The box-office fate of Aamir Khan’s Laal Singh Chaddha looks unclear three days into the film’s release, but the Academy of Motion Picture Arts and Science has called this official remake of Tom Hanks’ Academy Award-winning 1994 film Forrest Gump a “faithful” Indian adaptation.
While the jury is still out on the Advait Chandan-directed Laal Singh Chaddha, we are going to rewatch six Hindi films that adapted popular Hollywood films and all except one laughed their way to the box office.
Mrs. Doubtfire (1993) to Chachi 420 (1997)
(L-R) Kamal Haasan and Fatima Sana Shaikh in a still from Chachi 420. Twitter
Kamal Haasan’s 1997 film Chachi 420 is a remake of his 1996 Tamil-language comedy Avvai Shanmugi. Both films are based on the plotline of Mrs. Doubtfire where a divorced man, desperate to spend time with his children, disguises himself as an elderly woman and enters his ex-wife’s household as their housekeeper – a role famously played by Robin Williams in the original.
Chachi 420 builds on this premise by adding how religious and caste bigotry continues to undermine relationships in our society. Kamal Haasan manages to bring on the goofy magnetism that Williams showed as Mrs Doubtfire and, along with a brilliant supporting cast, ensured it was a laugh riot. Needless to say, Chachi 420 went on to become a blockbuster hit. The film starred Nassar, Tabu, Amrish Puri, Om Puri, Johnny Walker, Paresh Rawal, and Fatima Sana Shaikh in her acting debut as Kamal Haasan and Tabu’s daughter in the film.
On The Waterfront (1954) to Ghulam (1998)
Aamir Khan and Rani Mukherji featuring on the poster of Ghulam. Twitter
Vikram Bhatt’s 1998 action film Ghulam with Aamir Khan and Rani Mukherji was adapted from Elia Kazan’s On the Waterfront (1954) starring Marlon Brando. In both the films, the protagonist fights against the widespread corruption and violence of the area it is set in, and Bhatt created a world that resembled the dockyard milieu of Kazan’s film. For Ghulam, Aamir crafted a whole new street-slacker persona for this role of an aspiring boxer who lives in a crime-infested neighbourhood but resists being sucked into it.
Ghulam featured a mesmerising soundtrack created by the composer duo Jatin-Lalit, and the chemistry between Aamir and Rani was one of the biggest highlights of this underdog story which was a box-office hit.
The Silence of the Lambs (1991) to Sangharsh (1999)
(L-R) Ashutosh Rana and Akshay Kumar in a still from Sangharsh. Twitter
Tanuja Chandra’s psychological thriller Sangharsh, starring Preity Zinta, Ashutosh Rana and Akshay Kumar, was loosely based on Jonathan Demme’s Academy Award-winning classic The Silence of The Lambs (1991). In Sangharsh, Preity plays rookie CBI investigator Reet Oberoi who must find a serial child killer (Rana), much like Jodie Foster’s Clarice Starling who embarks on a series of mind games with serial killer Hannibal Lecter.
When the killer kidnaps the child of an influential politician, Reet takes the help of a genius academic languishing in jail, played by Akshay, to track him down. Sangharsh stays away from the cannibalism angle of The Silence of the Lambs and replaces it with the concept of human sacrifice as a ritual. Rana, as the psychopathic child killer, steals the show with his menacing eyes and shifty body language. Sangharsh was one of the most successful films of 1999.
Reservoir Dogs (1992) to Kaante (2002)
A still from Kaante. Twitter
Sanjay Gupta’s 2002 action thriller Kaante was heavily inspired by Academy Award-winning filmmaker Quentin Tarantino’s debut feature film Reservoir Dogs (1992). Set in Los Angeles, Kaante follows six Indian criminals who plan an elaborate bank robbery. But things go horribly wrong, which sparks off a chain of suspicion, betrayal and violence among the men.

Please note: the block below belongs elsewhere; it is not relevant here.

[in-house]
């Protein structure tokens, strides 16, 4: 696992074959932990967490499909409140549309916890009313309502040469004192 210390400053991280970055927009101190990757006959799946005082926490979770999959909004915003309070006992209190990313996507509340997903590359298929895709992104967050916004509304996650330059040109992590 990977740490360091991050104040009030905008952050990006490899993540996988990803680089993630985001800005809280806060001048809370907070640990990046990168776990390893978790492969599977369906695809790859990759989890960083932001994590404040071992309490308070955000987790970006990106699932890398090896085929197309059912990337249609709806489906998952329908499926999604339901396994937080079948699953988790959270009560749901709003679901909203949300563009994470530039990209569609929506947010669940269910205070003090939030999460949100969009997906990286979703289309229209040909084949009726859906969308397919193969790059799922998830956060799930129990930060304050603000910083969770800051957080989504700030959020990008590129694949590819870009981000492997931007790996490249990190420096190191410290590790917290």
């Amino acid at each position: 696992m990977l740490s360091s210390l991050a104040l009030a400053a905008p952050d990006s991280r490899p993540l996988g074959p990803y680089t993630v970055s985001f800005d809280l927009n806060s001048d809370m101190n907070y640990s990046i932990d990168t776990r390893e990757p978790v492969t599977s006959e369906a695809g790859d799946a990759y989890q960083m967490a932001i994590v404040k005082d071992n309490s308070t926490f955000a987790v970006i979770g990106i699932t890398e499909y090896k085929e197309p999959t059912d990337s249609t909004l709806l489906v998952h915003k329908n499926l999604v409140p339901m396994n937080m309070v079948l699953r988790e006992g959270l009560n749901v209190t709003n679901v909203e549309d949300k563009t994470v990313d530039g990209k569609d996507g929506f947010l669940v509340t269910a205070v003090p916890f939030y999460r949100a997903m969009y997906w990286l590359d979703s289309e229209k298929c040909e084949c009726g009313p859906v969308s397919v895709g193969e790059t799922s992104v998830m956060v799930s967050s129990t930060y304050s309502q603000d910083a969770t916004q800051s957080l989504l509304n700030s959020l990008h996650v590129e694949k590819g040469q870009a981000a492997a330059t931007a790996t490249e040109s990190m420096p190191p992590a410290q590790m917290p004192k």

It featured an ensemble cast of Amitabh Bachchan, Sanjay Dutt, Kumar Gaurav, Suniel Shetty, Lucky Ali, Mahesh Manjrekar, Namrata Singh Gujral, Rati Agnihotri, Rohit Roy, Isha Koppikar and Malaika Arora. In an interview with DP-30, Tarantino credited Kaante as his favourite adaptation of his work. Though Kaante refrains from the bloodbath and grit of Reservoir Dogs and resorts to melodrama in the end, Gupta’s adaptation stands tall on its own.
When Harry Met Sally (1989) to Hum Tum (2004)
(L-R) Rani Mukherji and Saif Ali Khan in a still from Hum Tum. Twitter
Kunal Kohli’s Hum Tum (2004) reminded us heavily of Rob Reiner’s classic 1989 romcom When Harry Met Sally, starring Meg Ryan and Billy Crystal. Both films followed the several chance encounters of the two protagonists in different places and under different circumstances. As they keep bumping into each other through the years, the relationship between Karan and Rhea (played by Saif Ali Khan and Rani Mukherji) starts taking shape in Hum Tum, as it did with Harry and Sally. Both pairs go from being acquaintances to casual friends to best friends and, finally, lovers.
Supported by strong performances from Rishi Kapoor, Kirron Kher, Rati Agnihotri, Jimmy Sheirgill, Isha Koppikar and Abhishek Bachchan, Hum Tum became one of Bollywood’s biggest box office successes of the year.
A Few Good Men (1992) to Shaurya (2008)
Rahul Bose in a still from Shaurya. Twitter
Shaurya, the 2008 military courtroom drama directed by Samar Khan, was inspired by Rob Reiner’s 1992 film A Few Good Men, which itself was an adaptation of Aaron Sorkin’s stage play of the same name. Set amid the chaos of insurgency in Kashmir, Shaurya linked the source material to the Indian context by including the religious polarisation of the country.
Deepak Dobriyal’s vulnerability, Rahul Bose’s understated elegance and Kay Kay Menon’s explosive performance were a close match to the breathtaking performances by Tom Cruise, Jack Nicholson, Demi Moore and Kevin Bacon in A Few Good Men. Also starring Minissha Lamba, Javed Jaffrey, Pavan Malhotra and Pankaj Tripathi, Shaurya was not a box-office success but has since become a cult classic.